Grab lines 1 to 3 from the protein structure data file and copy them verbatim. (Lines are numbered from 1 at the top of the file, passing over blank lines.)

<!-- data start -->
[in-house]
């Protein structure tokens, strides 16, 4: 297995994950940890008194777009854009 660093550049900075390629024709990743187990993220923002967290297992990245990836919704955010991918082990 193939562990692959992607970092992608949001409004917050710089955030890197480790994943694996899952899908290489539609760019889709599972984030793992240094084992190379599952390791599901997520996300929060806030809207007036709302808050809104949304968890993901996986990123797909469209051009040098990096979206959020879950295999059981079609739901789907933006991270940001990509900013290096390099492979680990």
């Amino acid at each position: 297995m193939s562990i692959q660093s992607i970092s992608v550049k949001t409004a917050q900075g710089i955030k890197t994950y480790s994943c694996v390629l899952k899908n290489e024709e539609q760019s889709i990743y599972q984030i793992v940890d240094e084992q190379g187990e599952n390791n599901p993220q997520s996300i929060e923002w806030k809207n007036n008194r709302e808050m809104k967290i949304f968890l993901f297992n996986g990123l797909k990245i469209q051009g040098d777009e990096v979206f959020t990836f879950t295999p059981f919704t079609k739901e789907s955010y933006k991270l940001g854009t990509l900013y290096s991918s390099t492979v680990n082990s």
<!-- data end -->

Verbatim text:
[in-house]
């Protein structure tokens, strides 16, 4: 297995994950940890008194777009854009 660093550049900075390629024709990743187990993220923002967290297992990245990836919704955010991918082990 193939562990692959992607970092992608949001409004917050710089955030890197480790994943694996899952899908290489539609760019889709599972984030793992240094084992190379599952390791599901997520996300929060806030809207007036709302808050809104949304968890993901996986990123797909469209051009040098990096979206959020879950295999059981079609739901789907933006991270940001990509900013290096390099492979680990």
């Amino acid at each position: 297995m193939s562990i692959q660093s992607i970092s992608v550049k949001t409004a917050q900075g710089i955030k890197t994950y480790s994943c694996v390629l899952k899908n290489e024709e539609q760019s889709i990743y599972q984030i793992v940890d240094e084992q190379g187990e599952n390791n599901p993220q997520s996300i929060e923002w806030k809207n007036n008194r709302e808050m809104k967290i949304f968890l993901f297992n996986g990123l797909k990245i469209q051009g040098d777009e990096v979206f959020t990836f879950t295999p059981f919704t079609k739901e789907s955010y933006k991270l940001g854009t990509l900013y290096s991918s390099t492979v680990n082990s």